Heinrich Natho and an archaeology of the northern periphery of war

At the northern periphery of war: An archaeology of Second World War sites in northern Finnmark, Norway.

The intensity of the impact of the Second World War on the landscape of Finnmark, the most northern county of Norway, is unique in Europe. When it became clear in autumn 1944 that the advance of the Russian army was unstoppable, Hitler decided to withdraw and raze to the ground an area bigger than Switzerland. What were left were a few villages and some individual buildings in a landscape of destroyed towns, settlements and infrastructure. Numerous military sites were also blown up as the German army withdrew.

My Magister theses will concentrate on some of the German military sites in the north of Finnmark. Located at the northern periphery of the war these can differ from what is usually observable in the rest of Europe.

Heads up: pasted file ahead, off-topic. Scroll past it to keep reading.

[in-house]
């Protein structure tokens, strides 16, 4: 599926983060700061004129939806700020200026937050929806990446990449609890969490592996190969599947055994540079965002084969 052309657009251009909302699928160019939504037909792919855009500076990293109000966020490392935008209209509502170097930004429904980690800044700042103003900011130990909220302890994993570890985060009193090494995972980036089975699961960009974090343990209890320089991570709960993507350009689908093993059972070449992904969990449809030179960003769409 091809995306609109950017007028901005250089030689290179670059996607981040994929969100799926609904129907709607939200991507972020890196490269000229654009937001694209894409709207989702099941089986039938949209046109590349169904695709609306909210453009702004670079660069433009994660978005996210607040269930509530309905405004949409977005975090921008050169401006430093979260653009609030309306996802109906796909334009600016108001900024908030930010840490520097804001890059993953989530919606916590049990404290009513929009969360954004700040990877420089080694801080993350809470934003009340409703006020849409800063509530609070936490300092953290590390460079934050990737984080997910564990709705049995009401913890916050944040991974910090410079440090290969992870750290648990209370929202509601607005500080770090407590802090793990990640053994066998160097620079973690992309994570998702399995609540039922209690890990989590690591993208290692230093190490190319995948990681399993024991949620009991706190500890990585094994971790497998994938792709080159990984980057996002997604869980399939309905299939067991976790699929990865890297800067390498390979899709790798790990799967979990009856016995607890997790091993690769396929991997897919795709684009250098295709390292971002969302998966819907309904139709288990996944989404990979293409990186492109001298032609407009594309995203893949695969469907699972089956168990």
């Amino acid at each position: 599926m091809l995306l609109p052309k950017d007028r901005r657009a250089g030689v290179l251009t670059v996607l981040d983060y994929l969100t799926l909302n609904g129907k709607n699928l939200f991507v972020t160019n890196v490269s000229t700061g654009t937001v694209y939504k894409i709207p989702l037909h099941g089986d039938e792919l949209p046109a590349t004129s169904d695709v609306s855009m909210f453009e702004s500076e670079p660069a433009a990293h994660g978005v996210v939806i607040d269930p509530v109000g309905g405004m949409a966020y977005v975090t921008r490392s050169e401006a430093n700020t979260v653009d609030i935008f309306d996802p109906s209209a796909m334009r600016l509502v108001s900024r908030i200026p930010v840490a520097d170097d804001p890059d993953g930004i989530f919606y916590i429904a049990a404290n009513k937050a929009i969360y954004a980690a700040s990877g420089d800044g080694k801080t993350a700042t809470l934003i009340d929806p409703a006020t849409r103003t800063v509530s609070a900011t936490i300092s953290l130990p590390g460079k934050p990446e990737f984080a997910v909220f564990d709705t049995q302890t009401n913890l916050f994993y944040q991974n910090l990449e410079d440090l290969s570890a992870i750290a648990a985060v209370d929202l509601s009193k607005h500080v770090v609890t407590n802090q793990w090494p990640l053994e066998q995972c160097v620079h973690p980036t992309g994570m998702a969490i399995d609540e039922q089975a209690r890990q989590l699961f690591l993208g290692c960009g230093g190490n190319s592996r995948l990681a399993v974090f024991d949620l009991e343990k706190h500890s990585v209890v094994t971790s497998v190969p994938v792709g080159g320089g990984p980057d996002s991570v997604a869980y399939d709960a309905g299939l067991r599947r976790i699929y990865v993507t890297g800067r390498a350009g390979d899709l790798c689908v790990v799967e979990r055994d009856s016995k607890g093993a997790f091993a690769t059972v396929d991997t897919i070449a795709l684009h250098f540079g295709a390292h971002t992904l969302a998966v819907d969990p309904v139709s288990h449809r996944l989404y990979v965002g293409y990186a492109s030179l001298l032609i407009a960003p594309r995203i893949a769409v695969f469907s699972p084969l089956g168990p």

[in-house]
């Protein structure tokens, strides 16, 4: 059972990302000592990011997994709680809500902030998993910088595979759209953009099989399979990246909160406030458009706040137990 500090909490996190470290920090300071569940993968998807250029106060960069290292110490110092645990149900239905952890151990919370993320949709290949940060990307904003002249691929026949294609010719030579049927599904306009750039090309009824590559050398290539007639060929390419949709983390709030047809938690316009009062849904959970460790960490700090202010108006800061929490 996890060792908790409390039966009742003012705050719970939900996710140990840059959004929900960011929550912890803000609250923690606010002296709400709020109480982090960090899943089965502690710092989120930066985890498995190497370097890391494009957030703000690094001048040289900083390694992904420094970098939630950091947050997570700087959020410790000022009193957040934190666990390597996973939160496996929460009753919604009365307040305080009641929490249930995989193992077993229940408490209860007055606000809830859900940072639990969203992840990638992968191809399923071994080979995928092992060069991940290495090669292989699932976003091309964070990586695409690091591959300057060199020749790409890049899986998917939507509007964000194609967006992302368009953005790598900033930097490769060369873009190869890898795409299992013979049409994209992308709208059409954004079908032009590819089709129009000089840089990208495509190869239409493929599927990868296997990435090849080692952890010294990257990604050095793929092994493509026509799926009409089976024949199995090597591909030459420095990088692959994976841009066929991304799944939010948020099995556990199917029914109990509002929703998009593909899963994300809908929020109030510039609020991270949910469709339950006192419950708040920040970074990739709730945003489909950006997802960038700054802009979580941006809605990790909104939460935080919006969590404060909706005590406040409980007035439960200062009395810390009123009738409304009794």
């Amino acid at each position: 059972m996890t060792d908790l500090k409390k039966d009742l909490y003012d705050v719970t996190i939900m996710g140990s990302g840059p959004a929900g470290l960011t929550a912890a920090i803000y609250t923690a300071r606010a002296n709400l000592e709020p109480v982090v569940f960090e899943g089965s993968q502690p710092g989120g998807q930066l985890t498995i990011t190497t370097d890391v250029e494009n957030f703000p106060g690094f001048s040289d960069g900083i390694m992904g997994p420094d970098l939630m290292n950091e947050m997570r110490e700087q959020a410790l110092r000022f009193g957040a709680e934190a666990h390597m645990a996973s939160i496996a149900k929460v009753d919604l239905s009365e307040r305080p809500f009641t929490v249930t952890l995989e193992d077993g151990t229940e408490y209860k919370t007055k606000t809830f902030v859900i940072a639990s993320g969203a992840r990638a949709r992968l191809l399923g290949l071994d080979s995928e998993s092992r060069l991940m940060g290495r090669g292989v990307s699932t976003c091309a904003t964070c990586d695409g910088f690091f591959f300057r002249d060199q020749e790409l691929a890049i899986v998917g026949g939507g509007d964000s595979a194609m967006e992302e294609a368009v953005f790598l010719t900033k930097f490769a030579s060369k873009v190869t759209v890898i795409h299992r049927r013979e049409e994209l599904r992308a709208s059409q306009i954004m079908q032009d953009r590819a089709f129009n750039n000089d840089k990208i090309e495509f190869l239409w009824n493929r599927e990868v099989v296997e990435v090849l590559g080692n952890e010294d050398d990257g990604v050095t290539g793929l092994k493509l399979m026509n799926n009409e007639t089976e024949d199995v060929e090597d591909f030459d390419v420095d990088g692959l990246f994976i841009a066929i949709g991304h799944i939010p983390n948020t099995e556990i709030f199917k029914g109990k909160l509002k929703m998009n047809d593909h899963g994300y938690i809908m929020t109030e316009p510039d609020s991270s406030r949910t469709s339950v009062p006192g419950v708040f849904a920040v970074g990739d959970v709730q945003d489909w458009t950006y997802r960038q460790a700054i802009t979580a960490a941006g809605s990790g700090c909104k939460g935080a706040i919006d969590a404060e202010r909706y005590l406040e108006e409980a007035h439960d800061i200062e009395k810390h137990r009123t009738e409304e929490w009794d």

Owing to difficulties in logistics and the harsh environment, the normally so strict “Regelbauten” were adapted to these specific conditions. This becomes particularly clear when comparing them to the bunker concepts expressed by Virilio. The discourse about “Bunker Archaeology” (Virilio 1975) will be the centre of research. In this way the German sites will not be considered solely for their local military function but as a part of the complex phenomena Atlantikwall.

For more information about the project: Heinrich Natho, University of Bamberg; Germany (email: heinrich-wilhelm.natho@stud.uni-bamberg.de)

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